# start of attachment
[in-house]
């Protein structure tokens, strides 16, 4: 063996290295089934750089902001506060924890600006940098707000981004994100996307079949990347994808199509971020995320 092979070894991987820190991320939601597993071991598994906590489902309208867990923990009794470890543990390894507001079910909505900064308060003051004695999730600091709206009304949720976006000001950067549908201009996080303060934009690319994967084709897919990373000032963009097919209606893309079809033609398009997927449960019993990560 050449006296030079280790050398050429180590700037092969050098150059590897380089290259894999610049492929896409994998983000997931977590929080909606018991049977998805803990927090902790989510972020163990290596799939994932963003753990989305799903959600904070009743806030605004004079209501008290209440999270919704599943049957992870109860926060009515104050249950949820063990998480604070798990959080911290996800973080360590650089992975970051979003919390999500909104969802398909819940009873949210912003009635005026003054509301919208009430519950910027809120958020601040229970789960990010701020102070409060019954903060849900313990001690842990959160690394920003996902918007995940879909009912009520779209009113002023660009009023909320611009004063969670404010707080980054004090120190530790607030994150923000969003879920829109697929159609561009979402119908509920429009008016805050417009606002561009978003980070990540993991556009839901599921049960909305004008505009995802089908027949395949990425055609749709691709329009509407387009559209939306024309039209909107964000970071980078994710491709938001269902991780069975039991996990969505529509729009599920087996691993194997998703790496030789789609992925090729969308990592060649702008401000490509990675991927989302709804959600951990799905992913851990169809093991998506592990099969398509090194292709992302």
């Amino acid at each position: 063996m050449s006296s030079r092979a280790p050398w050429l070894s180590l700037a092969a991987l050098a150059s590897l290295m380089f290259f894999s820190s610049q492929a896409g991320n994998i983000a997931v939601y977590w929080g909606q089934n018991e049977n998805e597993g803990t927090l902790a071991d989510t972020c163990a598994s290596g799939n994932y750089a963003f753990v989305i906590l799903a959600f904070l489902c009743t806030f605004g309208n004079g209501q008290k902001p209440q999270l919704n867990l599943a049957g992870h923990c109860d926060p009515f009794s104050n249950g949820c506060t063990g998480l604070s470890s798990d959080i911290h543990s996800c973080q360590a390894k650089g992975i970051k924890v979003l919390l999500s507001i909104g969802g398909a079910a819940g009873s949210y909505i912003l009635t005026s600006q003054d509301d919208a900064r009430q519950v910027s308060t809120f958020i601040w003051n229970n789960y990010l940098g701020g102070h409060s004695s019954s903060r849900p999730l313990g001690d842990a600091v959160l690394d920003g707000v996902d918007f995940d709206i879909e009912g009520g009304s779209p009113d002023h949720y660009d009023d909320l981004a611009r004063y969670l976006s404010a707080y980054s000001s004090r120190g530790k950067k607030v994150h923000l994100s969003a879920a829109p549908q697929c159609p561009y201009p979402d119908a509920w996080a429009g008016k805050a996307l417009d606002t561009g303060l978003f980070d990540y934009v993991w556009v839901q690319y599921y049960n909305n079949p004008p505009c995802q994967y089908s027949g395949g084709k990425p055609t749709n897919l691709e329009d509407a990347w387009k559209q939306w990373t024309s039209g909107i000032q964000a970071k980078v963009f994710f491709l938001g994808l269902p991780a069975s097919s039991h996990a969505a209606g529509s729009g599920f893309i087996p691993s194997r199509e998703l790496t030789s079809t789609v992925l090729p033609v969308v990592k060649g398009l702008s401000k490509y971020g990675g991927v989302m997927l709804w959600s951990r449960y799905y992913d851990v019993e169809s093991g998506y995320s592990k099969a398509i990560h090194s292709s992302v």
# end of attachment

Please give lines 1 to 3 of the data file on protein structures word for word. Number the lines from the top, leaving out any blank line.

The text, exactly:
[in-house]
């Protein structure tokens, strides 16, 4: 063996290295089934750089902001506060924890600006940098707000981004994100996307079949990347994808199509971020995320 092979070894991987820190991320939601597993071991598994906590489902309208867990923990009794470890543990390894507001079910909505900064308060003051004695999730600091709206009304949720976006000001950067549908201009996080303060934009690319994967084709897919990373000032963009097919209606893309079809033609398009997927449960019993990560 050449006296030079280790050398050429180590700037092969050098150059590897380089290259894999610049492929896409994998983000997931977590929080909606018991049977998805803990927090902790989510972020163990290596799939994932963003753990989305799903959600904070009743806030605004004079209501008290209440999270919704599943049957992870109860926060009515104050249950949820063990998480604070798990959080911290996800973080360590650089992975970051979003919390999500909104969802398909819940009873949210912003009635005026003054509301919208009430519950910027809120958020601040229970789960990010701020102070409060019954903060849900313990001690842990959160690394920003996902918007995940879909009912009520779209009113002023660009009023909320611009004063969670404010707080980054004090120190530790607030994150923000969003879920829109697929159609561009979402119908509920429009008016805050417009606002561009978003980070990540993991556009839901599921049960909305004008505009995802089908027949395949990425055609749709691709329009509407387009559209939306024309039209909107964000970071980078994710491709938001269902991780069975039991996990969505529509729009599920087996691993194997998703790496030789789609992925090729969308990592060649702008401000490509990675991927989302709804959600951990799905992913851990169809093991998506592990099969398509090194292709992302």
């Amino acid at each position: 063996m050449s006296s030079r092979a280790p050398w050429l070894s180590l700037a092969a991987l050098a150059s590897l290295m380089f290259f894999s820190s610049q492929a896409g991320n994998i983000a997931v939601y977590w929080g909606q089934n018991e049977n998805e597993g803990t927090l902790a071991d989510t972020c163990a598994s290596g799939n994932y750089a963003f753990v989305i906590l799903a959600f904070l489902c009743t806030f605004g309208n004079g209501q008290k902001p209440q999270l919704n867990l599943a049957g992870h923990c109860d926060p009515f009794s104050n249950g949820c506060t063990g998480l604070s470890s798990d959080i911290h543990s996800c973080q360590a390894k650089g992975i970051k924890v979003l919390l999500s507001i909104g969802g398909a079910a819940g009873s949210y909505i912003l009635t005026s600006q003054d509301d919208a900064r009430q519950v910027s308060t809120f958020i601040w003051n229970n789960y990010l940098g701020g102070h409060s004695s019954s903060r849900p999730l313990g001690d842990a600091v959160l690394d920003g707000v996902d918007f995940d709206i879909e009912g009520g009304s779209p009113d002023h949720y660009d009023d909320l981004a611009r004063y969670l976006s404010a707080y980054s000001s004090r120190g530790k950067k607030v994150h923000l994100s969003a879920a829109p549908q697929c159609p561009y201009p979402d119908a509920w996080a429009g008016k805050a996307l417009d606002t561009g303060l978003f980070d990540y934009v993991w556009v839901q690319y599921y049960n909305n079949p004008p505009c995802q994967y089908s027949g395949g084709k990425p055609t749709n897919l691709e329009d509407a990347w387009k559209q939306w990373t024309s039209g909107i000032q964000a970071k980078v963009f994710f491709l938001g994808l269902p991780a069975s097919s039991h996990a969505a209606g529509s729009g599920f893309i087996p691993s194997r199509e998703l790496t030789s079809t789609v992925l090729p033609v969308v990592k060649g398009l702008s401000k490509y971020g990675g991927v989302m997927l709804w959600s951990r449960y799905y992913d851990v019993e169809s093991g998506y995320s592990k099969a398509i990560h090194s292709s992302v």